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August 04, 2014


How does one make compassionate choices closer to home when one does not even understand his wife?

Brian, with the highest regard for you, I must agree with your wife. Compassion does not appear to be your strongest suit. It is not mine either, for what might be the same reasons.

Compassion requires an openness to others' states of need -physical or emotional- that often runs contrary to activism's drive to simplify to base issues and "sides."

I did not even become aware of my own shortcomings in compassion until I made a trip to some exceedingly poor, in material terms, places in southern Africa. It was a major eye-opener about myself.

I'm not advocating for a huge change in your personality or approach to life. Hell, I LIKE what I have seen of both!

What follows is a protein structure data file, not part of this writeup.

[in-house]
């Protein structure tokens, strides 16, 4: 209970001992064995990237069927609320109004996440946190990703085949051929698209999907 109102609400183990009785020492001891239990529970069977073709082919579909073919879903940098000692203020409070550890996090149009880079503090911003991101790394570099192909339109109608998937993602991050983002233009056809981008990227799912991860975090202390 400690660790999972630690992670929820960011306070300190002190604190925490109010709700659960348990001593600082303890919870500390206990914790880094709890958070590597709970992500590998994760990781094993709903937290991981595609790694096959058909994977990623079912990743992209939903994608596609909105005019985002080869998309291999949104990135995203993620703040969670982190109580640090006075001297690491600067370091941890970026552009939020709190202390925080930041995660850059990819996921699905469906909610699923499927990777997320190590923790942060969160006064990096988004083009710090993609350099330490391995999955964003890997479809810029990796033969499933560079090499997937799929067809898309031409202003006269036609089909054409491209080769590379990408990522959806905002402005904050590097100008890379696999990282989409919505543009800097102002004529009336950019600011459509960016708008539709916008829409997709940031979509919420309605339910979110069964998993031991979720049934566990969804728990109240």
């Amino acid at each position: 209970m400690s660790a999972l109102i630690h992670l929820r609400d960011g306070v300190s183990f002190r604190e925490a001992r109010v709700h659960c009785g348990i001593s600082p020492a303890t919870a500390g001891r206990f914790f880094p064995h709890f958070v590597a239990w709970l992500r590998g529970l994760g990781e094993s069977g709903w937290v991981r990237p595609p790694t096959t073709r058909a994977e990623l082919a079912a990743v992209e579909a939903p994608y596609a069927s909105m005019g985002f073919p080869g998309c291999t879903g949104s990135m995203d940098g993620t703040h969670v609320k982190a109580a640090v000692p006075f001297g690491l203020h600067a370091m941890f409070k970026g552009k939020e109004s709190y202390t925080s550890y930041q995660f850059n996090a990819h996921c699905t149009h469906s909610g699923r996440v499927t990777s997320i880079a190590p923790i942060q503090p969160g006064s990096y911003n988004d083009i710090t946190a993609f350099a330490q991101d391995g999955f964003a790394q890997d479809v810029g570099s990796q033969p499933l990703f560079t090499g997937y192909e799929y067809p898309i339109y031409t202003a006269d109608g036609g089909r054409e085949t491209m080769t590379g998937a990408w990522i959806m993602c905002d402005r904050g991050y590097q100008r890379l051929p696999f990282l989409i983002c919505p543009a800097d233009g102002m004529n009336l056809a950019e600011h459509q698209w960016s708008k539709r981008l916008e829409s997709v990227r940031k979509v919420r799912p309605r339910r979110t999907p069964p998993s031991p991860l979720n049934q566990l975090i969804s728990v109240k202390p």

But be aware of yourself.

Best wishes, and I have no problem with you moderating this out, if you so choose. I am not talking to the world. I'm just talking to you.

TjPfau, you didn't read my post very carefully. I didn't say that I didn't understand my wife. I said that I didn't know what it was like TO BE my wife.

This is unarguable, right? You don't know what it like to be anyone than yourself, because all of your life you have only been YOU. This is the case with everybody. We live in our own private world of individual consciousness.

Why do you say I am not compassionate?

I do a lot of volunteer work. I've been a vegetarian for 45 years. I donate, along with my wife, to quite a few charities. I'm active in both my neighborhood and our city at large. I've done my part to make the world a better place.

Like I said in the title of this post, I don't believe that words have much to do with how compassionate someone is. Talking is different from acting. We can say the right thing and not do the right thing.

Hi Brian, apologies for not getting back to this sooner. It has been a very busy time for me.

I'll try once more. Compassion is not an act of helping someone. Compassion is an act of understanding someone.